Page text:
How Coffee is Decaffeinated
Coffee is decaffeinated in its green state before the coffee is roasted. This process is usually arranged by the importer and done at a third-party facility outside the coffee’s country of origin. While there are many facilities that will decaffeinate coffee, there are really only a few main methods to remove the caffeine (there are subtle variations within each method to allow decaffeinating companies to hold patents on their process).
The solvent process ihtois the most common method of caffeine extraction due to availability of facilities that use this method and the relative affordability of the process. Methylene chloride and ethyl acetate are the two solvents that are mostly used. Typically if the method of decaffeination is not stated on the coffee you buy, you can bet methylene chloride was used due to its lower cost. Ethyl acetate can be derived from fruit or sugar, so the coffee can then be labeled “naturally decaffeinated.”Regardless of which solvent you use, the process is about the same. The lot of beans are soaked in warm water to help increase the surface area of the beans and allow the solvent to penetrate the bean. The solvents then bond with the caffeine within the bean allowing the processor to then remove the solvent/caffeine solution while leaving behind the flavor elements inside the bean. The solution can then be further processed to separate the solvent from the caffeine and resell it to places like soda and energy drink companies (which is why this process is more affordable to use). To remove any remaining solvents within the bean, the processors heat the beans to the boiling point of the solvents (100F-175F) which evaporates any remaining residues.
What you end up with is a decaffeinated green coffee that is about 99% caffeine free with a solvent residue of about 1 part per million (the FDA limit is 10 parts per million). If that freaks you out, know that the burning point for solvents is less than 175F and coffee is roasted to above 400F, which should burn off any remaining residues. But if you're still not 100% comfortable with that process, there are other options.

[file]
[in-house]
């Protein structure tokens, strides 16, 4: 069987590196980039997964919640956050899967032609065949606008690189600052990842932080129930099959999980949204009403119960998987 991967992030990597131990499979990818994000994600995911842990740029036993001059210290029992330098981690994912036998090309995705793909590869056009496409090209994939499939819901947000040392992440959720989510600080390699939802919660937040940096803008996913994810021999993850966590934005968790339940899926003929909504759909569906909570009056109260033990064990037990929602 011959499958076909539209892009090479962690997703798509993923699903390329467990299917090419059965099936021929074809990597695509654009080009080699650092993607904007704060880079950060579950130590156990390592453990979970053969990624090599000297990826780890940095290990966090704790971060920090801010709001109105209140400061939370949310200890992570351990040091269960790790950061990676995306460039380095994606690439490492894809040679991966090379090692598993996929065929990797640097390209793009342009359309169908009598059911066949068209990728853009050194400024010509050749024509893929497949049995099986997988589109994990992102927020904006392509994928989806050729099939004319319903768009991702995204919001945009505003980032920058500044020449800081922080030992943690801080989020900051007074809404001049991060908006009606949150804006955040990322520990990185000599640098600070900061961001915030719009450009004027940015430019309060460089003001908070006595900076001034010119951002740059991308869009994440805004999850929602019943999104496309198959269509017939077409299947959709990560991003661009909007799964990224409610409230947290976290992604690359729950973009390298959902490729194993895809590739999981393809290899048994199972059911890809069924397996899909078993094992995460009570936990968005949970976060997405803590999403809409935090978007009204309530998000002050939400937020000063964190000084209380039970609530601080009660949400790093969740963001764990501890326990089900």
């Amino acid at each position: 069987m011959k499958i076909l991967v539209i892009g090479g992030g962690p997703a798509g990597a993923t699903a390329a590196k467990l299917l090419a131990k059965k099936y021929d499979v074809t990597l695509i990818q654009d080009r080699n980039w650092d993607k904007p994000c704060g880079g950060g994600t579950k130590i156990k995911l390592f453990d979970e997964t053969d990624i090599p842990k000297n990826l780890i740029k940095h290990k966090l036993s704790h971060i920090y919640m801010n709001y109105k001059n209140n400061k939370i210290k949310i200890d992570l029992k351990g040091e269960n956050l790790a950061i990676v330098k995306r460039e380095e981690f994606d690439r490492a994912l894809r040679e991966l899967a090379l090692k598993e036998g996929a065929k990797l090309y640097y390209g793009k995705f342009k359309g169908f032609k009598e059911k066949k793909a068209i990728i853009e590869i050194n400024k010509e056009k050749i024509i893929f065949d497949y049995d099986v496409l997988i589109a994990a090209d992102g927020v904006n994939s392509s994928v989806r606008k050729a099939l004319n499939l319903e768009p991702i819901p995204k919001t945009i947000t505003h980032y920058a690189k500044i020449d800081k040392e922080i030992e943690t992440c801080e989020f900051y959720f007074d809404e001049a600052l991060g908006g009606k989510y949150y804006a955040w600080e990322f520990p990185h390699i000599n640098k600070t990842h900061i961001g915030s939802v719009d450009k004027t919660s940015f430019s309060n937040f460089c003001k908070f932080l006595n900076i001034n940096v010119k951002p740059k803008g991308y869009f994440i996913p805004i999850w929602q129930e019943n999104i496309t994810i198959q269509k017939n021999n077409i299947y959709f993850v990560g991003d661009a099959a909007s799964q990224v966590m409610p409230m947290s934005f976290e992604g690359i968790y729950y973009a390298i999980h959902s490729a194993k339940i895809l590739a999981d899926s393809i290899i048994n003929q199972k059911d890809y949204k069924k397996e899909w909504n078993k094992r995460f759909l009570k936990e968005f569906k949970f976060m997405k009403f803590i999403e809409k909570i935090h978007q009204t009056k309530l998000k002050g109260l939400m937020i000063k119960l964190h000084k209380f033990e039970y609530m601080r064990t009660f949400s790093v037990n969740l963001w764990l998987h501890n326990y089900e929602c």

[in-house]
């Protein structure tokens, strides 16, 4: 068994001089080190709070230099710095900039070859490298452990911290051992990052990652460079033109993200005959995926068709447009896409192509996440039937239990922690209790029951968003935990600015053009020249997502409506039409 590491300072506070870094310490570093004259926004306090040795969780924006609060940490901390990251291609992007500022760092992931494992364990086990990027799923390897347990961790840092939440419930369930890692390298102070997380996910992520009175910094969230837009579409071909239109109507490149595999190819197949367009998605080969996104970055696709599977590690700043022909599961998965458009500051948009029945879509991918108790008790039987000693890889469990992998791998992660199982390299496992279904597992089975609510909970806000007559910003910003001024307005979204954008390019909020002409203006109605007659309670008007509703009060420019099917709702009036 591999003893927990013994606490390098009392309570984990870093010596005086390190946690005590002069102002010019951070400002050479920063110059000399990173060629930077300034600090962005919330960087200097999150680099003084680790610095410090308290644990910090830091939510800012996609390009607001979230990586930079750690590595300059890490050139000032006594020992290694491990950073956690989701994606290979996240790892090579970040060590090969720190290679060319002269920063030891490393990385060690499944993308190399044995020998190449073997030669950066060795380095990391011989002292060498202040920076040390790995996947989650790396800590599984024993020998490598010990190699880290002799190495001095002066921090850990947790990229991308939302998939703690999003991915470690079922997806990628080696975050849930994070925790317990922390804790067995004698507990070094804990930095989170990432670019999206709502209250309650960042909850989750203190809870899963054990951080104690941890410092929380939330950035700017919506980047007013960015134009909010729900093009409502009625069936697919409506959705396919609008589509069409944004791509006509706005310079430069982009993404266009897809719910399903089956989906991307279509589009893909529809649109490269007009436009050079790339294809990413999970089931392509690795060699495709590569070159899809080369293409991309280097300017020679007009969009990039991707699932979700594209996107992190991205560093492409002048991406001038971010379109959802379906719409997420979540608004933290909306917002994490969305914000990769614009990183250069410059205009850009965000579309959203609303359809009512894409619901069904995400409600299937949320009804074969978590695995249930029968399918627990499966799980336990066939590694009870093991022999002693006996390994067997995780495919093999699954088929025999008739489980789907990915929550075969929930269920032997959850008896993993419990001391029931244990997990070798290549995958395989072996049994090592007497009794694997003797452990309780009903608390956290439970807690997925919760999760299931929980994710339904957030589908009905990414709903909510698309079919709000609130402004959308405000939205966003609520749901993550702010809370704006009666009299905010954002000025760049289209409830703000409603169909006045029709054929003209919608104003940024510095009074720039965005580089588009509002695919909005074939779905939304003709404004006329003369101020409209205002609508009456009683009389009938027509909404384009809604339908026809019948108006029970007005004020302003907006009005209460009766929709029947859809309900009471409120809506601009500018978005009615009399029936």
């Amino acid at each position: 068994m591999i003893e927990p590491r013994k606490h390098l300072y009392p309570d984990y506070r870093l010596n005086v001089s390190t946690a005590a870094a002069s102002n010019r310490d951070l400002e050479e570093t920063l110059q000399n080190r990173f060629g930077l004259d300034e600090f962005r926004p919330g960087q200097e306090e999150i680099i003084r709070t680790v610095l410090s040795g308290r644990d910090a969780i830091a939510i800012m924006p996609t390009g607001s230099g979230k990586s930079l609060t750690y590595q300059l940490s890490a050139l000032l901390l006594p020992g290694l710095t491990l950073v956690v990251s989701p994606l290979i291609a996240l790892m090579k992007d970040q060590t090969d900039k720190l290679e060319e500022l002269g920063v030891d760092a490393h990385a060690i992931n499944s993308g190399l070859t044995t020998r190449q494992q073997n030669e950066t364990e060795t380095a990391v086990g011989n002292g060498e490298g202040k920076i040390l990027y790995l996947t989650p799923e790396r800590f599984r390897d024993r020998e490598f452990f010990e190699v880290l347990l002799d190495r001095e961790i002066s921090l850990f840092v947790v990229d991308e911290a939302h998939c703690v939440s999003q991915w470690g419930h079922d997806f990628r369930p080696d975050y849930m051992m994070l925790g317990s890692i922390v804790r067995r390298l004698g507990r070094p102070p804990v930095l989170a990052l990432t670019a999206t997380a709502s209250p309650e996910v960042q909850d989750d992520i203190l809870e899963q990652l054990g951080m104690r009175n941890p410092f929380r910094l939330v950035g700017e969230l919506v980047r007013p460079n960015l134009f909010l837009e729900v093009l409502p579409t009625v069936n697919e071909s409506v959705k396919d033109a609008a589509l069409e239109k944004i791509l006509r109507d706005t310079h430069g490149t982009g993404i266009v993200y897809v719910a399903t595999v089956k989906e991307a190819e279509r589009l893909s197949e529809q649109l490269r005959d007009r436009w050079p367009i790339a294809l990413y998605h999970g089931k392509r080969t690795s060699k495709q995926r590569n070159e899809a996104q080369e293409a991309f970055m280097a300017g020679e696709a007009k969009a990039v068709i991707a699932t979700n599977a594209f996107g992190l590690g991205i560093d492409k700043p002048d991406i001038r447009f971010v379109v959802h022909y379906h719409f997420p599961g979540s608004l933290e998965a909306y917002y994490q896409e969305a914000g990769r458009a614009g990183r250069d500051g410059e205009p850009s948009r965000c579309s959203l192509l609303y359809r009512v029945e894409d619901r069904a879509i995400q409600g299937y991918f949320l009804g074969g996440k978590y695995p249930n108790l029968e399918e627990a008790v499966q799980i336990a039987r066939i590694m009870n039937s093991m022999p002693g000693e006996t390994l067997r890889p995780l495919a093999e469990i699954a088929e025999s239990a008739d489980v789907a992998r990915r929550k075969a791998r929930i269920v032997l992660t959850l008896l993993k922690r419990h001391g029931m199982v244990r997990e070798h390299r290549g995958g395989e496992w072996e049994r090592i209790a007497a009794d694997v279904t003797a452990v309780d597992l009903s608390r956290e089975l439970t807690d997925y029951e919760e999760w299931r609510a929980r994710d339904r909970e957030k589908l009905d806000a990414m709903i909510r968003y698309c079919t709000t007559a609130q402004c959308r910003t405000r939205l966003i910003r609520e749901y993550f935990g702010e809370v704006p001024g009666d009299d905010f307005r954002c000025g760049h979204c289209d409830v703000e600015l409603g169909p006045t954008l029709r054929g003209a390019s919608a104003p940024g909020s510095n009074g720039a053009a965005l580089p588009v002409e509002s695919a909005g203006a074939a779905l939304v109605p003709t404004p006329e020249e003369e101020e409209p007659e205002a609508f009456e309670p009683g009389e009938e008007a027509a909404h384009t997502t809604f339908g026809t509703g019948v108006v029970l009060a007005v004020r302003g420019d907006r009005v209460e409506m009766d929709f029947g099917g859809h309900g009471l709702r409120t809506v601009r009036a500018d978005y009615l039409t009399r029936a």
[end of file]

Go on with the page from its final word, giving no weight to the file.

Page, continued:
The water process (AKA Mountain Water Process and Swiss Water process, both decaffeinating brands) uses warm water and charcoal filters to remove the caffeine from the beans. Because no chemicals or solvents are used in the process, it allows beans to remain labeled “organic” if they were organic to begin with. This is also a more expensive method because, unlike the solvent process, the caffeine can’t be removed from the charcoal filters and resold to other industries.
The first step in the water process is to warm the beans to a temperature in which the soluble components of the bean are released into the water but the flavor elements of the beans remains. This water is then separated from the beans and run through a charcoal filter until almost all (99%) of the caffeine is removed. When the desired caffeine level is achieved, the water and remaining soluble components are reunited and reabsorbed by the green beans. The result is a caffeine free green coffee with no residual solvents or chemicals.
The last decaffeination method is the carbon dioxide method, which is also a chemical free method but very expensive due to the large investment the processor must make on equipment in order to work with a liquid state CO2. This is the least popular method of decaffeination, mainly due to price.
As with the other processes the first step is to soak the beans in warm water to open them up and allow the liquid carbon dioxide to penetrate the bean. Caffeine in the beans bonds with the liquid CO2 and leaves behind the flavor compounds. The CO2 can now be removed and the caffeine can be separated from the solution and sold to other industries.
Finally, the beans are dried and you end up with a chemical free green coffee.